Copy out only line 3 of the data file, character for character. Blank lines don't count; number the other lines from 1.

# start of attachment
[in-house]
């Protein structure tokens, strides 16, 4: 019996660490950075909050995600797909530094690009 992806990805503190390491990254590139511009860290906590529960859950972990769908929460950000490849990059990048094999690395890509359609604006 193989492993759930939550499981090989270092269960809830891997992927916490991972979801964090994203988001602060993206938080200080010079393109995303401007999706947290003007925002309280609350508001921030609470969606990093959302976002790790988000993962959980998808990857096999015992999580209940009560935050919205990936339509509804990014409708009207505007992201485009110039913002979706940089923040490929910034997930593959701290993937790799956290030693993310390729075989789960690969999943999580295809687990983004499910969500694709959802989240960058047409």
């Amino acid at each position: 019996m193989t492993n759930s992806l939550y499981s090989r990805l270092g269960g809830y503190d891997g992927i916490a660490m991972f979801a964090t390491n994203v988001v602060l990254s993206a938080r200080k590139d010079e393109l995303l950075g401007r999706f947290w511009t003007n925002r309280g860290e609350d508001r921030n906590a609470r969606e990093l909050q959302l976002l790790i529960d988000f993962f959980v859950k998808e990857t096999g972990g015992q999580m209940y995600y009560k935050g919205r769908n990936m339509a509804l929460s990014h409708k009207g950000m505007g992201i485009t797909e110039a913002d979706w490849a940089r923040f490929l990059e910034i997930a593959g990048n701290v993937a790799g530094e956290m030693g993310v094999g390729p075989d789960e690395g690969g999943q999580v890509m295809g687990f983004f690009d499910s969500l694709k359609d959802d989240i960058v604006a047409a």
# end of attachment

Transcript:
């Amino acid at each position: 019996m193989t492993n759930s992806l939550y499981s090989r990805l270092g269960g809830y503190d891997g992927i916490a660490m991972f979801a964090t390491n994203v988001v602060l990254s993206a938080r200080k590139d010079e393109l995303l950075g401007r999706f947290w511009t003007n925002r309280g860290e609350d508001r921030n906590a609470r969606e990093l909050q959302l976002l790790i529960d988000f993962f959980v859950k998808e990857t096999g972990g015992q999580m209940y995600y009560k935050g919205r769908n990936m339509a509804l929460s990014h409708k009207g950000m505007g992201i485009t797909e110039a913002d979706w490849a940089r923040f490929l990059e910034i997930a593959g990048n701290v993937a790799g530094e956290m030693g993310v094999g390729p075989d789960e690395g690969g999943q999580v890509m295809g687990f983004f690009d499910s969500l694709k359609d959802d989240i960058v604006a047409a």